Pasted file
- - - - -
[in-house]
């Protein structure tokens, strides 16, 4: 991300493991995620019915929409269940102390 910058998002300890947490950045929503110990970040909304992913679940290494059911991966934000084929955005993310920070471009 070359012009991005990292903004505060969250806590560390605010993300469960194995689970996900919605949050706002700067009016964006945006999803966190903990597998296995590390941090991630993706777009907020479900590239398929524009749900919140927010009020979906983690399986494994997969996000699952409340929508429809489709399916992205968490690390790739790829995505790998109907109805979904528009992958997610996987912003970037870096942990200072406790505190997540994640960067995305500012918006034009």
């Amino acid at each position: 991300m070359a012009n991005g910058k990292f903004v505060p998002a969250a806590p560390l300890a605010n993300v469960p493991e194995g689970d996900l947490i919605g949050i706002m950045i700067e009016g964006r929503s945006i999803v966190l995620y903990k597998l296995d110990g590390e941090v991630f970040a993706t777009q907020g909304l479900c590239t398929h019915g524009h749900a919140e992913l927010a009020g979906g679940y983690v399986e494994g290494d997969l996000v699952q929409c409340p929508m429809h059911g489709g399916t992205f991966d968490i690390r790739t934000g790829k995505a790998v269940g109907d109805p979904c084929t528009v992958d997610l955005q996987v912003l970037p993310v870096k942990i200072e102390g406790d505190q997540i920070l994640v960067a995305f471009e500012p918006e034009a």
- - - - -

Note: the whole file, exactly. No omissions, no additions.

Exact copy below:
[in-house]
């Protein structure tokens, strides 16, 4: 991300493991995620019915929409269940102390 910058998002300890947490950045929503110990970040909304992913679940290494059911991966934000084929955005993310920070471009 070359012009991005990292903004505060969250806590560390605010993300469960194995689970996900919605949050706002700067009016964006945006999803966190903990597998296995590390941090991630993706777009907020479900590239398929524009749900919140927010009020979906983690399986494994997969996000699952409340929508429809489709399916992205968490690390790739790829995505790998109907109805979904528009992958997610996987912003970037870096942990200072406790505190997540994640960067995305500012918006034009």
């Amino acid at each position: 991300m070359a012009n991005g910058k990292f903004v505060p998002a969250a806590p560390l300890a605010n993300v469960p493991e194995g689970d996900l947490i919605g949050i706002m950045i700067e009016g964006r929503s945006i999803v966190l995620y903990k597998l296995d110990g590390e941090v991630f970040a993706t777009q907020g909304l479900c590239t398929h019915g524009h749900a919140e992913l927010a009020g979906g679940y983690v399986e494994g290494d997969l996000v699952q929409c409340p929508m429809h059911g489709g399916t992205f991966d968490i690390r790739t934000g790829k995505a790998v269940g109907d109805p979904c084929t528009v992958d997610l955005q996987v912003l970037p993310v870096k942990i200072e102390g406790d505190q997540i920070l994640v960067a995305f471009e500012p918006e034009a």